Written by Bas de Voogd – basdevoogd.nl
Oh my God, we have been discovered. Where is my wife? It took me minutes to recover, but it seemed ages… She was already talking to the apparently unfriendly guard with his dogs, explaining that we were not thieves and that we were advised to go into the yard by the nextdoor neighbour.
The yard attendant did not seem to be impressed at all by my wife’s story, but as he could clearly see my only tool was a camera, he let us escape. Phew…. That was an unpleasant experience.
Next year I decided to make my way back to Phill Passey’s yard to see what could be salvaged from the saloons. As usual on these sort of excursions, we took the trailer down as well.
On arriving at the yard we had no trouble finding the owner this time. We enquired about the MG SVW (SA, VA and WA models – Ed.) cars that we had seen in his yard in the past, but it seemed he couldn’t remember having any. “Ah”, he said, “You mean those large bangers?” And then: “we have had a fire, you see, down the back of the yard and they are all gone now. We cleared the lot. Hang on a bit”, he said, “we kept one that wasn’t damaged by the fire, but it won’t be of much use to you. It’s totally collapsed.” I said I was interested to see it anyway, so we made our way to where it was. On seeing the car it turned out to be the VA saloon in which I thought I had seen the old man. Obviously there was nobody in it now, but there was a certain atmosphere around it which attracted me. The car was a total mess, lying flat on its chassis with no wheels etc……
It was however a saloon which, if not salvageable as such anymore, could be useful for parts. And also, if I could find out its chassis number, there may even be a bit of history to be found. So a deal was struck. Found some wheels that fitted to get it rolling. Loaded the VA onto the trailer and towed the lot to Harwich.
After the usual discussions with the Dutch customs people in Hoek of Holland about the value of the MG we made our way to Hellevoetsluis. Late that night we arrived at our home. We had been lucky as it had been remarkably good weather all the time so the VA was still dry. We put it straight into the shed with the other cars.
Usually, after such a new acquisition, you wander back to the shed before you finally go to sleep. I wish I had never done that this time! As soon as I opened the door there was again this smell of rotting upholstery and believe it or not… sitting in a kind of deck chair beside the collapsed VA was this old chap who had been sitting in the VA at the scrapyard the year before! As he was not looking my direction there was no eye contact, but again I was frozen to the ground. I was unable to move for some time. I do not know how long I have been standing there, but it seemed ages. Suddenly the man faded away and I seemed to be able to move again. When I walked towards the VA there was nothing at all, no man, no deck chair, but Oh dear that indeterminate smell of rotting upholstery! Finally went to bed… I did not tell my wife as I did not want to bother her with it. Did n’t sleep well at all that night.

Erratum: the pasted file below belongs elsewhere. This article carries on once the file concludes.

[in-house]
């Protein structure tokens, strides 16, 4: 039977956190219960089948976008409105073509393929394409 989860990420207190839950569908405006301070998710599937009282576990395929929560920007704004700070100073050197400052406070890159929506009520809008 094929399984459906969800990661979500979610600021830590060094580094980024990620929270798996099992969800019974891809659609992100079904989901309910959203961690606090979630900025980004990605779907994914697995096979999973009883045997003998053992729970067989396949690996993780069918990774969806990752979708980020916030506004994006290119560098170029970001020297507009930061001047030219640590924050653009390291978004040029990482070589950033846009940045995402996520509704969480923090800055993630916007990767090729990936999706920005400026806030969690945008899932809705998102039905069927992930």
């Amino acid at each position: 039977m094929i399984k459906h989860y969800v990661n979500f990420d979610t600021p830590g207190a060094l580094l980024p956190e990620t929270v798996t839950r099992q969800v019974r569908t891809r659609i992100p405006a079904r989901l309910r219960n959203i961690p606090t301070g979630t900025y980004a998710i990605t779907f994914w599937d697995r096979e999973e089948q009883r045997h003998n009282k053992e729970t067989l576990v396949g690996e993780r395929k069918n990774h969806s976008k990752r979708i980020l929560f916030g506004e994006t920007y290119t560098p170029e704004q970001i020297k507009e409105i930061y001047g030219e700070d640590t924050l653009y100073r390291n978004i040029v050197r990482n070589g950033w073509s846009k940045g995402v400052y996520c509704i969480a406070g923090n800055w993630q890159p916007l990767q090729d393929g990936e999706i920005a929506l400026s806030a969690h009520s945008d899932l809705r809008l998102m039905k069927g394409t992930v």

Next morning straight back to the shed. Looked: nothing special. Not even that smell. Nothing special happened for the next couple of months.
One day, late in October, I decided to do some work on the carburetors of my MG TD. As the weather wasn’t too good I decided to do the job inside in the shed with the other cars. Took the carbs off, cleaned them, fitted new cork seals and put them back on. The TD fired up instantly, but as usual they needed balancing and tuning. So, completely taken by this job, I was sitting on my knees next to the running TD and busy adjusting the jets. Suddenly I got that feeling again that somebody else was watching to see what I was doing. Remembering the strange experiences with the collapsed VA I hardly dared to look around. Apart from the usual petrol and exhaust fumes I also noticed again the smell of rotting upholstery.
Oh my God… He must be back again. I tried to act as normal as possible and continued with what I was doing, but suddenly I could not help the urge to look in the direction of the old VA saloon.
Yes, he was back again. I could now clearly see the man, sitting in the VA again this time, wearing a brown leather jacket. Somehow we made eye contact and it seemed he was trying to explain something to me. Strangely enough I was not afraid this time. There was a strange feeling that I wanted to communicate with this fellow. It also seemed as if the old man was trying to say something to me. I stood up and walked towards him. Just when I was close enough to notice the wrinkles in his face he started to vanish again, but before he had totally disappeared I could clearly hear what he said: “Thank you for saving me from the scrapyard, but please bring me back to England”.
The minute he had disappeared the smell was gone as well. I ran back to the TD which was still running, switched it off and ran into the house to tell my wife what had just happened. As she had never seen the man in the VA she could only laugh and say that I was imagining things. ”You spend too much time with these old MG’s” she said and walked away still amused. Well, I wasn’t at all. Why did this “ghost man” want to return to England?
Next day I decided I had had enough of this VA. Anyway, it was not worth saving it as a complete car and so I decided it must go back to England. Advertised it and back it went.
Apparently it was converted later on into a special and might still be driven around now. Anybody noticed the ghost?